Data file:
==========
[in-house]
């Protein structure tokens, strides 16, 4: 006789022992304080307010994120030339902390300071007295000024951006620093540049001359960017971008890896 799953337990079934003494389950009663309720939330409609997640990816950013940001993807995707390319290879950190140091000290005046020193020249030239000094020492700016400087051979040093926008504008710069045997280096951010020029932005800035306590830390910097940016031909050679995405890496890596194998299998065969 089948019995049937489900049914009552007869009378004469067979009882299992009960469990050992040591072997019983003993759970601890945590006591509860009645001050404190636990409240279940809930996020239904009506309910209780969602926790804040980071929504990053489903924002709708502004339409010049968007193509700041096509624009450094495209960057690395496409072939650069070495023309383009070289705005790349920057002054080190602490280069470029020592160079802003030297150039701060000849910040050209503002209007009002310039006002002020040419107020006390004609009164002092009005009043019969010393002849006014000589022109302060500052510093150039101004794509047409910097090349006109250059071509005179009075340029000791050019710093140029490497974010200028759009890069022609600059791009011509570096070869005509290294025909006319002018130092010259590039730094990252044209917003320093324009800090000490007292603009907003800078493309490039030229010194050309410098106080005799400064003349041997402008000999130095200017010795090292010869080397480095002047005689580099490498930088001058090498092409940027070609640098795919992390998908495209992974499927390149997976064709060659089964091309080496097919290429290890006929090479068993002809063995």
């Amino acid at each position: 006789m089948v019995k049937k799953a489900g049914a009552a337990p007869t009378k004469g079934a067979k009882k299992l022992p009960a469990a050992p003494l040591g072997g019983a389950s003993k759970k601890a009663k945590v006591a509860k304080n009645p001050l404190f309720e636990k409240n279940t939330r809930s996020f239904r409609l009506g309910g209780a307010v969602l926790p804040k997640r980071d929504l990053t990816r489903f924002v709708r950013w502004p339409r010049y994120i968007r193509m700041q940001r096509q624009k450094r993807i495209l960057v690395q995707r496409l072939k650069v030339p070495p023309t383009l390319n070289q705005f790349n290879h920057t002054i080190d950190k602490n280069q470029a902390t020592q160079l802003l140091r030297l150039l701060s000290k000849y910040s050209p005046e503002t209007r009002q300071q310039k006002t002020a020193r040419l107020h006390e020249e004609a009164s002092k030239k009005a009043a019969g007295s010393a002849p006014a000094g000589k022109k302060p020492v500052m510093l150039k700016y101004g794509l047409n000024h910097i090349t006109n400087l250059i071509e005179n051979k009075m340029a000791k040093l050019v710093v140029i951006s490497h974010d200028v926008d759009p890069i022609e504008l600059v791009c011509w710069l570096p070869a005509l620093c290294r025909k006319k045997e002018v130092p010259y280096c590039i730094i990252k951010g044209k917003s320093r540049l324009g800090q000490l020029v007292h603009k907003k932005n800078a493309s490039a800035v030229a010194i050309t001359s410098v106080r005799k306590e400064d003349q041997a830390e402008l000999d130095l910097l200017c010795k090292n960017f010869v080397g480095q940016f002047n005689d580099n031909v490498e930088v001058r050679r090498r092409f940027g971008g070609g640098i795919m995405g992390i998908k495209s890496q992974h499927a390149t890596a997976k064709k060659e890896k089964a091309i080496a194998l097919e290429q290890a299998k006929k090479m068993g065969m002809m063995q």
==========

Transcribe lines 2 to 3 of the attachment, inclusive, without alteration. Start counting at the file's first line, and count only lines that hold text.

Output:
């Protein structure tokens, strides 16, 4: 006789022992304080307010994120030339902390300071007295000024951006620093540049001359960017971008890896 799953337990079934003494389950009663309720939330409609997640990816950013940001993807995707390319290879950190140091000290005046020193020249030239000094020492700016400087051979040093926008504008710069045997280096951010020029932005800035306590830390910097940016031909050679995405890496890596194998299998065969 089948019995049937489900049914009552007869009378004469067979009882299992009960469990050992040591072997019983003993759970601890945590006591509860009645001050404190636990409240279940809930996020239904009506309910209780969602926790804040980071929504990053489903924002709708502004339409010049968007193509700041096509624009450094495209960057690395496409072939650069070495023309383009070289705005790349920057002054080190602490280069470029020592160079802003030297150039701060000849910040050209503002209007009002310039006002002020040419107020006390004609009164002092009005009043019969010393002849006014000589022109302060500052510093150039101004794509047409910097090349006109250059071509005179009075340029000791050019710093140029490497974010200028759009890069022609600059791009011509570096070869005509290294025909006319002018130092010259590039730094990252044209917003320093324009800090000490007292603009907003800078493309490039030229010194050309410098106080005799400064003349041997402008000999130095200017010795090292010869080397480095002047005689580099490498930088001058090498092409940027070609640098795919992390998908495209992974499927390149997976064709060659089964091309080496097919290429290890006929090479068993002809063995």
């Amino acid at each position: 006789m089948v019995k049937k799953a489900g049914a009552a337990p007869t009378k004469g079934a067979k009882k299992l022992p009960a469990a050992p003494l040591g072997g019983a389950s003993k759970k601890a009663k945590v006591a509860k304080n009645p001050l404190f309720e636990k409240n279940t939330r809930s996020f239904r409609l009506g309910g209780a307010v969602l926790p804040k997640r980071d929504l990053t990816r489903f924002v709708r950013w502004p339409r010049y994120i968007r193509m700041q940001r096509q624009k450094r993807i495209l960057v690395q995707r496409l072939k650069v030339p070495p023309t383009l390319n070289q705005f790349n290879h920057t002054i080190d950190k602490n280069q470029a902390t020592q160079l802003l140091r030297l150039l701060s000290k000849y910040s050209p005046e503002t209007r009002q300071q310039k006002t002020a020193r040419l107020h006390e020249e004609a009164s002092k030239k009005a009043a019969g007295s010393a002849p006014a000094g000589k022109k302060p020492v500052m510093l150039k700016y101004g794509l047409n000024h910097i090349t006109n400087l250059i071509e005179n051979k009075m340029a000791k040093l050019v710093v140029i951006s490497h974010d200028v926008d759009p890069i022609e504008l600059v791009c011509w710069l570096p070869a005509l620093c290294r025909k006319k045997e002018v130092p010259y280096c590039i730094i990252k951010g044209k917003s320093r540049l324009g800090q000490l020029v007292h603009k907003k932005n800078a493309s490039a800035v030229a010194i050309t001359s410098v106080r005799k306590e400064d003349q041997a830390e402008l000999d130095l910097l200017c010795k090292n960017f010869v080397g480095q940016f002047n005689d580099n031909v490498e930088v001058r050679r090498r092409f940027g971008g070609g640098i795919m995405g992390i998908k495209s890496q992974h499927a390149t890596a997976k064709k060659e890896k089964a091309i080496a194998l097919e290429q290890a299998k006929k090479m068993g065969m002809m063995q």